Olivia Munn's Essay Kickstarts Debate About Fashion Criticism (and Who Should Be Criticizing)

Olivia Munn attends Vanity Fair and Lancôme Toast Women In Hollywood on February 21, 2019 - Getty-H 2019
Michael Kovac/Getty Images for Vanity Fair

Several Hollywood insiders and fashion critics defended Go Fug Yourself, which had written about Munn, as a legitimate fashion website.

Olivia Munn wrote an open letter on Thursday morning after a couple popular fashion bloggers criticized her outfit, a pinstripe suit by designer Peter Pilotto.

The actress' essay argued that Heather Cocks and Jessica Morgan, who run the site Go Fug Yourself, are not legitimate fashion critics. Munn said their work “contributes to the perpetual minimization of women and propagates the idea that our worth is predominantly (or singularly) tied to our looks,” and continued by calling out their “snarkiness and hypocrisy.”

Cocks and Morgan had written a post on April 18 that called Munn's Apex for Youth gala look “not as terrifying” as her previous red carpet ensembles. 

After Munn published the essay, several Hollywood insiders and fashion critics pushed back and defended Go Fug Yourself as a legitimate fashion website that focuses on critiquing the art of fashion and not women’s bodies.

Sarah Watson, the creator of the Freeform series The Bold Type, said Cocks and Morgan “run a delightful, fun, positive blog and for Olivia Munn to use her celebrity to try to destroy them personally and professionally because they thought her outfit was meh is absolutely awful.”

David Russell, Sia’s manager at Crush Music, added, “I swear I'm not being funny but all I know about Olivia Munn is that she's always mad about something.”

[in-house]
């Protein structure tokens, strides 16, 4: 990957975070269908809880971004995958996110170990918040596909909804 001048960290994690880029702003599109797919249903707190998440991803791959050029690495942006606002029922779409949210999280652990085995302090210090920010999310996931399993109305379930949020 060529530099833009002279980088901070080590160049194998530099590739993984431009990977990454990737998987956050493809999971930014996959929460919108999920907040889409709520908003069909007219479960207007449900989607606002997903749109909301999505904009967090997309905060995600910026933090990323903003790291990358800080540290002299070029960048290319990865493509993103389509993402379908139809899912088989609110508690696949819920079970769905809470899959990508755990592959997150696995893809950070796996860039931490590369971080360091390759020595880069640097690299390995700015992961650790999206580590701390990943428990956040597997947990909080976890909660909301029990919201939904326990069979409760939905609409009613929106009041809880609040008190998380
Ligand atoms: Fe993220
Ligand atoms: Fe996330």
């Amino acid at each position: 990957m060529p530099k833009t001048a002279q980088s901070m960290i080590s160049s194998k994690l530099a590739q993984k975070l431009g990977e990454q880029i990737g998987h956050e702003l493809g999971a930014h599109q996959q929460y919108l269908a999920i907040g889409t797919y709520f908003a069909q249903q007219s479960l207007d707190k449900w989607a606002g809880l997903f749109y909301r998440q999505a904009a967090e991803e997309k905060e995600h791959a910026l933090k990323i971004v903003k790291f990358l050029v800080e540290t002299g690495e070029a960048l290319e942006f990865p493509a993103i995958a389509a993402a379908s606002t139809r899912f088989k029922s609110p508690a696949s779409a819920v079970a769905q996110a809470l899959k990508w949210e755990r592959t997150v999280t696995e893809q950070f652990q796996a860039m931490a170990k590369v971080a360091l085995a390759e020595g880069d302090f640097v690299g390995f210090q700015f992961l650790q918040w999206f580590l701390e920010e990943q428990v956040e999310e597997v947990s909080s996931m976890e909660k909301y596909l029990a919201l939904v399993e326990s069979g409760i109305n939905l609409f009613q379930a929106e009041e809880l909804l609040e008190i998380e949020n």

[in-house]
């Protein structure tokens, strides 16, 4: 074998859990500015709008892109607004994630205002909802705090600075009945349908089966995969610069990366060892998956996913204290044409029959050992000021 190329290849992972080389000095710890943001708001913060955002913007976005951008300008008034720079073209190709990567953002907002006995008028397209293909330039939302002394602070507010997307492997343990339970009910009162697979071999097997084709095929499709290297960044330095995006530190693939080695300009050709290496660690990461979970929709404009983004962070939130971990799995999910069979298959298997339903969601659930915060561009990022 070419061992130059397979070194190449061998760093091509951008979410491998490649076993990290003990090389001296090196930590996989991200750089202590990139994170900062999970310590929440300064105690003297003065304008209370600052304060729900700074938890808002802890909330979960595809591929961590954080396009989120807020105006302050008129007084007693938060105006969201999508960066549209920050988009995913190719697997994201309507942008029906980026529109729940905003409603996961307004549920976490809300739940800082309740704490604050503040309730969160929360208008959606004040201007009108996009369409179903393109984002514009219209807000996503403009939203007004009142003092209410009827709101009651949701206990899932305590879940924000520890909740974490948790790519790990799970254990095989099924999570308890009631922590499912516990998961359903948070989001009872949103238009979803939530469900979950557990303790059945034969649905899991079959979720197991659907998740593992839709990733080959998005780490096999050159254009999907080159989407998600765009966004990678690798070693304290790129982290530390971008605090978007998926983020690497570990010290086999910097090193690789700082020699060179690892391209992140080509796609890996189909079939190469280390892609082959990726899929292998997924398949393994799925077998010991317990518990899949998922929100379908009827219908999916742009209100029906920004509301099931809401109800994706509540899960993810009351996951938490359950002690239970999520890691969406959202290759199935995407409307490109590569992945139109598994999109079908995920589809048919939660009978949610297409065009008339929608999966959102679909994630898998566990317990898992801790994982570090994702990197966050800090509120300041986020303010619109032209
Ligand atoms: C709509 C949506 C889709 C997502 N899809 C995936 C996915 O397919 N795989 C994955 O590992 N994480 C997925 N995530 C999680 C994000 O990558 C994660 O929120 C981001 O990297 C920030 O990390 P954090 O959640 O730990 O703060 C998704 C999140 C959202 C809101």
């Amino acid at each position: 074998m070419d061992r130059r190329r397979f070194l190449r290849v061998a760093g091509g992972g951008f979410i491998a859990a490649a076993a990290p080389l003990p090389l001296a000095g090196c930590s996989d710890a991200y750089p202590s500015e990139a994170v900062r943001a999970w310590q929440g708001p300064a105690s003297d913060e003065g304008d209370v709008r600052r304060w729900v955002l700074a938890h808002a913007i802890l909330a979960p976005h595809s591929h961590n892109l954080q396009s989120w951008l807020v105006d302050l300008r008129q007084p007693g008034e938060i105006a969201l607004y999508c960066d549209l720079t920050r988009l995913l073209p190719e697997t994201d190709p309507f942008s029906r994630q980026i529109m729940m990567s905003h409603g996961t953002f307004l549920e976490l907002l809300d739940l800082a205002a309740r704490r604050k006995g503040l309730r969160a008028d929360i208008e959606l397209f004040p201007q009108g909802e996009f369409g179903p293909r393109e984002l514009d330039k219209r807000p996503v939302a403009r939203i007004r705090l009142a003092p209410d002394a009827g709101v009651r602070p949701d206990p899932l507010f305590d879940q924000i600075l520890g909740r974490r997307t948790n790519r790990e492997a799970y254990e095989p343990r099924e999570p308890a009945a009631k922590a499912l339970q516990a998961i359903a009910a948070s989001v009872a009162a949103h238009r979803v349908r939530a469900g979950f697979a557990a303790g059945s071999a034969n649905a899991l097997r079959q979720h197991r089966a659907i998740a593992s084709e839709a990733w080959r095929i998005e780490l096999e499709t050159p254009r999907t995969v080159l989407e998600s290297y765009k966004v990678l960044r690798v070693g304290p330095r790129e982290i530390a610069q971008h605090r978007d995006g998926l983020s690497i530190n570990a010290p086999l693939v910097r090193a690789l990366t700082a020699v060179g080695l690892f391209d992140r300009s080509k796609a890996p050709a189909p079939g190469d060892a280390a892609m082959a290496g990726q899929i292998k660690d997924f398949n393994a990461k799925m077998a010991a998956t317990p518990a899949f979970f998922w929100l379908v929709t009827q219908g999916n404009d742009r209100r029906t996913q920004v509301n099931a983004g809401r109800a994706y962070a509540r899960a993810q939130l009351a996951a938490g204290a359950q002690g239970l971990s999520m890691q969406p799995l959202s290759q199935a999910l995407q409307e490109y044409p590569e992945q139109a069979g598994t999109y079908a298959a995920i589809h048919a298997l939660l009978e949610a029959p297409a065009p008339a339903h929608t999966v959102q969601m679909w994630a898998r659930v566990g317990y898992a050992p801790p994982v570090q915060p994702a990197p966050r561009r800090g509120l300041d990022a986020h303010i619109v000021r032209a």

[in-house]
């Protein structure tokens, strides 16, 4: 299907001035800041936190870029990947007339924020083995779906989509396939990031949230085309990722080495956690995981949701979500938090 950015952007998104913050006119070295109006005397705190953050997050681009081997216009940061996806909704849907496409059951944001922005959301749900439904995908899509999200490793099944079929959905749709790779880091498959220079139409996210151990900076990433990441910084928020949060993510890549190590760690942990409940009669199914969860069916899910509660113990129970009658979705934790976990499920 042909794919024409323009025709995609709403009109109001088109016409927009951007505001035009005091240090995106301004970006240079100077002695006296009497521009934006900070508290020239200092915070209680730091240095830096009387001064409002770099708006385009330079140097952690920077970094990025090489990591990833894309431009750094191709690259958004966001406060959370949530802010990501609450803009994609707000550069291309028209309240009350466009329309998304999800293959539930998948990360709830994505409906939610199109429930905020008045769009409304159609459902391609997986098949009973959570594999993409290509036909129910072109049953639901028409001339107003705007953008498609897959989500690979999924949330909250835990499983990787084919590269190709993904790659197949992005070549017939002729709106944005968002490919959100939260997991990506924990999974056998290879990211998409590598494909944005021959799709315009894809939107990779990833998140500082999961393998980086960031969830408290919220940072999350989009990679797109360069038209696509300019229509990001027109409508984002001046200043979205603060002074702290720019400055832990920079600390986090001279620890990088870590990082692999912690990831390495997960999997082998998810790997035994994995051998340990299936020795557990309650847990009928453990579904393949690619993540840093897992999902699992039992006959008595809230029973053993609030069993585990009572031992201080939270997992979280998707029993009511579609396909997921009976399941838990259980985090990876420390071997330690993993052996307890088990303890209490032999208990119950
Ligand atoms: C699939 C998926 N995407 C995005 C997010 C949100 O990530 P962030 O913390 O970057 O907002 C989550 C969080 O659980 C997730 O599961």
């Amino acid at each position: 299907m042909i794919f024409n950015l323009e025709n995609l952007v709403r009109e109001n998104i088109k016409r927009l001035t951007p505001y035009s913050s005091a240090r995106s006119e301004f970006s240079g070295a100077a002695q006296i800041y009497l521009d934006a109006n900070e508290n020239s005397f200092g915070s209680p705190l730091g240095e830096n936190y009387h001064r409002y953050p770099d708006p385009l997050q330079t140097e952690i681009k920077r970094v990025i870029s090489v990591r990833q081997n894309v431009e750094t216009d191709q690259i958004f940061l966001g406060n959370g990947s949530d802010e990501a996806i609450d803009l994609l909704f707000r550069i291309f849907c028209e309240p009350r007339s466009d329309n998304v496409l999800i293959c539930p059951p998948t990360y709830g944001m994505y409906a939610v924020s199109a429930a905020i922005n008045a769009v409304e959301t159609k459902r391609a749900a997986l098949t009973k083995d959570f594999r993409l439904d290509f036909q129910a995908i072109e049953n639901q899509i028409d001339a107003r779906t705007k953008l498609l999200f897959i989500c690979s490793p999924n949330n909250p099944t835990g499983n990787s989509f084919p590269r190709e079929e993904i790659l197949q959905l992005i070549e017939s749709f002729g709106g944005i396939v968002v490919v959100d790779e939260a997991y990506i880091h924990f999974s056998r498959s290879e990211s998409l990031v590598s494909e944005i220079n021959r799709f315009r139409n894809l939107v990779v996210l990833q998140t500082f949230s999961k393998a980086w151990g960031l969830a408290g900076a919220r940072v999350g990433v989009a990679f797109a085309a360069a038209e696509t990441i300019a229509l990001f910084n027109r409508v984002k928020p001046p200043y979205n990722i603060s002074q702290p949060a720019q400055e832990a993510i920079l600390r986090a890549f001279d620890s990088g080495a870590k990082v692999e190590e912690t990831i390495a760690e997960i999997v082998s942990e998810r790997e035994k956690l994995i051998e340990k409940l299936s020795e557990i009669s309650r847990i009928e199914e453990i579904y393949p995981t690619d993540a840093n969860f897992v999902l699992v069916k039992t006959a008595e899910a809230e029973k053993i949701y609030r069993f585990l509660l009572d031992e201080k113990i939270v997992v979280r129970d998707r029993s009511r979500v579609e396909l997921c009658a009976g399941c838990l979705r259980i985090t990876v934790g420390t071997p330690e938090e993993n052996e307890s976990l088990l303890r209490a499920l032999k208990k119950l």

Actor Anthony Rapp weighed in, partially defending Munn by calling criticisms of her essay “invalidating” to her experience. “You think they don’t do any kind of ridiculing of folks’ appearance? And that they don’t do so with snark or meanness? Appearance isn’t isolated to facial structure or body shape,” he wrote. “We have someone sharing a perspective that resonates for some of us we speaking to problematic aspects of such sites. Is that not worth some consideration?” 

Rapp said his proposed remedy is to think about how criticism is delivered; just because Go Fug Yourself is witty and pithy doesn’t mean it’s not harmful or problematic, he said.

The Parent Trap actress Lisa Ann Walter agreed with Munn that delivering mean fashion feedback, such as through Joan Rivers' Fashion Police show, should be a thing of the past. “We've moved on. We have such bigger things deserving our hate. Fug on Fascism, ladies!” she wrote on Twitter. CNN anchor and documentary producer Soledad O'Brien simply wrote, “Good for Olivia Munn.”

Fashion critics also got involved in the debate on Twitter, mostly defending Go Fug Yourself and their line of work. Following Ariana Grande’s criticism this week claiming bloggers are “unfulfilled” and “purposeless,” fashion writers Tom and Lorenzo wrote that this “appears to be the week celebrities with enormous social media followings punch down and single out their critics for harassment.”

They continued, “Let's not be coy. Olivia Munn knows exactly what kind of week the @FugGirls are going to have thanks to this. This is irresponsible.” 

Lara Witt, editor in chief of Wear Your Voice magazine, tweeted that the recent framing of critique as "unskilled 'hate'" from Lizzo, Munn and Grande demonstrates “a lack of self-awareness and lack of understanding of how entertainment works.” Still, Munn acknowledged in her essay that “there are some things you sign up for” as an actress.

Bitch Media co-founder Andi Zeisler explained why Munn’s move was “punching down,” because Munn chose to call out a small website, with about 110,000 Twitter followers, which she is not reliant on for elevating her own status. “Will you also be writing essays on Vogue, Us Weekly, E!'s Fashion Police, Page Six, and the entire celebrity-industrial complex? Because this is punching down when you should be punching up,” Zeisler tweeted.